Youth justice is a special division of the law dealing with offending by children up to age 13 and young people aged 14 to 16. When young people break the law the aim is to deal with the offending without convictions and thereby avoid young people having criminal records.
The family group conference is an important mechanism in the youth justice system, aimed at encouraging family and whanau to take responsibility for dealing with the child or young person's offending. The focus of youth justice is on putting right the offence as opposed to punishing the young offender.
Family group conferences are held in the following situations:
The conference is arranged by a Youth Justice Co-ordinator from the Department of Child, Youth and Family Services (DCYFS).
The Youth Justice Co-ordinator must consult with the young offender's family or whanau about the time and place for the conference, about who should attend, and about the procedure for the conference.
The young offender and his or her family will attend, along with the Youth Justice Co-ordinator and a representative from the Police (usually a Youth Aid Police officer).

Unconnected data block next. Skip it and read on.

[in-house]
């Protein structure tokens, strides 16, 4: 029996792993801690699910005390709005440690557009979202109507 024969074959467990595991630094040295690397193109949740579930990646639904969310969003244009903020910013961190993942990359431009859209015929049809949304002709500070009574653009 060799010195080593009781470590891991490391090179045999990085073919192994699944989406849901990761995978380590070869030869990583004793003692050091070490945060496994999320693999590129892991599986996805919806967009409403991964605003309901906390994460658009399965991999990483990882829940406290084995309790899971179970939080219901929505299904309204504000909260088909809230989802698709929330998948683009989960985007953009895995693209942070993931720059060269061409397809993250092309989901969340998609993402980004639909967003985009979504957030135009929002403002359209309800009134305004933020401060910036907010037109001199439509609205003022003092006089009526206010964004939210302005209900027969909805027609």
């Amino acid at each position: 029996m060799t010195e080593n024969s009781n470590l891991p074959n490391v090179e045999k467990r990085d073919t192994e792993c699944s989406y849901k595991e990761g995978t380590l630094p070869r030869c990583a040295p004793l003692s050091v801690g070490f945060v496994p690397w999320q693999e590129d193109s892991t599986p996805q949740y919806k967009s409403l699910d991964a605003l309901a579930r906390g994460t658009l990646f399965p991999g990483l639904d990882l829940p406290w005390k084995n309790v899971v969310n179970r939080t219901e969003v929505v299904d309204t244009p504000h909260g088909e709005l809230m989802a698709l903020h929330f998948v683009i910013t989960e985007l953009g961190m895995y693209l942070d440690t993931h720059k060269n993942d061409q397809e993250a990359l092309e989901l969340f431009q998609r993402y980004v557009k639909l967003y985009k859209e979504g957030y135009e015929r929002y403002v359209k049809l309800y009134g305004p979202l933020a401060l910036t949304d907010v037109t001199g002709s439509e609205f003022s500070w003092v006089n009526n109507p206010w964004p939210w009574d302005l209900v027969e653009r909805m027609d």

A number of other people may also attend, including:
The conference will begin with the different parties being introduced and with the facts of the offence being explained to everyone present.
Discussion will then take place between the family, the various authorities and the victim (if he or she is present).
The conference will then attempt to reach a decision, and from that a recommendation will be made as to how to deal with the child or young person's offending. This might include: an apology, reparation to the victim, replacement of stolen property, a curfew, a formal Police caution, care and protection proceedings being taken in the Family Court, and, at worst, a prosecution in the Youth Court.
The conference will usually last two to four hours, but the family may take as long as it needs to reach an agreement.
The conference is closed to the public and all discussions there are confidential.
The authorities, such as the Police and the DCYFS, have the right to disagree with plans proposed at a family group conference. If no decision is reached then the case will be referred to the court.
If agreement is reached at the conference it is legally binding and cannot be changed except by another conference.